Movie, games and other excitement.

I spent this Memorial Day weekend alternately doing chores and playing Penny Arcade’s new game, On the Rain-Slick Precipice of Darkness. It didn’t take too long to beat, but it was a whole lot of fun and I’m looking forward to the next several episodes. Pluses from a metagame standpoint: released for XBox 360, Linux, Mac OS, and Windows. Minuses: Activation DRM. Not as bad as some, and worse than others (live activation is generally a bad idea for the long-term). Any kind of DRM is ultimately self-defeating- especially for those of us interested in game preservation.

Picked up Age of Conan. Pretty good game, and would be a lot better if I had the system reqs to play it on my “normal” computer. As it is, I can only play it every so often, which is pretty defeating when it comes to playing with other folks. :P Well, City of Heroes Episode 12 is out, and that looks to have some pretty nifty features as well.

Offline, we’ve been playing Persona FES and Mario Kart Wii. I’m surprised I missed Atlus’s Persona the first time around- the Japanese fighting RPG/school/date sim is right up our alley. ^_^ Mario Kart Wii is also pretty darned fun.

We’ve seen a few movies recently. I’ll mention a couple that are in my head now for some reason.

Forbidden Kingdom – Saw this one when it came out, with a group of friends. I really enjoyed it. I find it amusing that they took out the kid from all the previews and made it seem solely like a Jet Li/Jackie Chan movie, but I knew I was getting into Neverending Story/Wizard of Oz territory from the earlier trailers. I very much appreciated all of the references to other Kung Fu movies- it was great seeing the Monkey King, the Bride with White Hair, the Shaolin Monk, the Drunken Master, the Golden Swallow, and all those characters from other movies in one film. ^_^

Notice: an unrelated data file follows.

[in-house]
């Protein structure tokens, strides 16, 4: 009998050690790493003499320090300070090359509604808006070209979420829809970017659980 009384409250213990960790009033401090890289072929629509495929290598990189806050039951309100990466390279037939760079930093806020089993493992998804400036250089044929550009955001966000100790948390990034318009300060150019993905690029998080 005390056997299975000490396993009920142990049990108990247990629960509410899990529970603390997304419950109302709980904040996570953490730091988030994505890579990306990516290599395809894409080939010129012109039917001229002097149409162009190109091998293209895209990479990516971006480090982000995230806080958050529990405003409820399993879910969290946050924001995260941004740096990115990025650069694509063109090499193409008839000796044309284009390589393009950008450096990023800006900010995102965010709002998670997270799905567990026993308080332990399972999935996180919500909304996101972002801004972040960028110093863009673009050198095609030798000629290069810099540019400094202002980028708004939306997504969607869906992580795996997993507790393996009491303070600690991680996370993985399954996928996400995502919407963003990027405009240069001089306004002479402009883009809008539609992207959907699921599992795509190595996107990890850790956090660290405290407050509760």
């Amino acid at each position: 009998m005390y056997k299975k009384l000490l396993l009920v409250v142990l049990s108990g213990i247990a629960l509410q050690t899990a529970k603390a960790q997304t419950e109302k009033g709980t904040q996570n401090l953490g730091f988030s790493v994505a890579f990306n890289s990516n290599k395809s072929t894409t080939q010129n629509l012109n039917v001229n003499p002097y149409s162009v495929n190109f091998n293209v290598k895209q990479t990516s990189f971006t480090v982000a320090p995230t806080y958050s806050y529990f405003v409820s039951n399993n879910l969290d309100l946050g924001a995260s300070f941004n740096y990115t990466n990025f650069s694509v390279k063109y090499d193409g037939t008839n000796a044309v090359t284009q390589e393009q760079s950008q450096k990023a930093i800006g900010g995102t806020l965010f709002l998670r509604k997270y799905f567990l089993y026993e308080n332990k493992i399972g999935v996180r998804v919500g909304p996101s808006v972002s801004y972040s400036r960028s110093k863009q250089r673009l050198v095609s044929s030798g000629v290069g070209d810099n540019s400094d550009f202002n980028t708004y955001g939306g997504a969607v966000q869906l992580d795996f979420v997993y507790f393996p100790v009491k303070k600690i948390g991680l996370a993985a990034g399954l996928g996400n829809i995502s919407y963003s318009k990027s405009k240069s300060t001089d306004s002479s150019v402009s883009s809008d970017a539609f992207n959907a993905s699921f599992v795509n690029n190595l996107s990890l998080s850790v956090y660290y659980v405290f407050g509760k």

Indiana Jones – We saw Indiana Jones and the Crystal Skull with some friends at its opening midnight showing at the Drafthouse South, and all six theaters were sold out. Like any Indy film, it was a ride. Although we both agreed that it was probably the weakest of the Indy films, I didn’t dislike it as much as Q did. I enjoyed that it took all of the crystal skull crazy mythology that’s out there and wrapped it up in one movie. ^_-

Yeehaw.

Long time, no update. ^^

Work and school are keeping us busy, but we still have time to occasionally call home (yes, I’ve been bad the last couple of weeks, sorry!) and participate in a few games. I’m running Expedition to Castle Ravenloft for some of our friends, and one friend in that game is running City of the Spider Queen for his friends, including us. Somewhere in there, we’re also playing in a Mutants and Masterminds game with a GM in Japan, using RPTools and Skype. I’m also supposed to run a Changeling game using the NWOD rules. Somewhere in *there*, I’m playing City of Heroes. No, we can’t do all of these every week… but even so, there’s a lot going on just in the gaming world. Q is playing Professor Layton on the DS now, and every now and then I’ll peek at Oblivion or Lost Odyssey.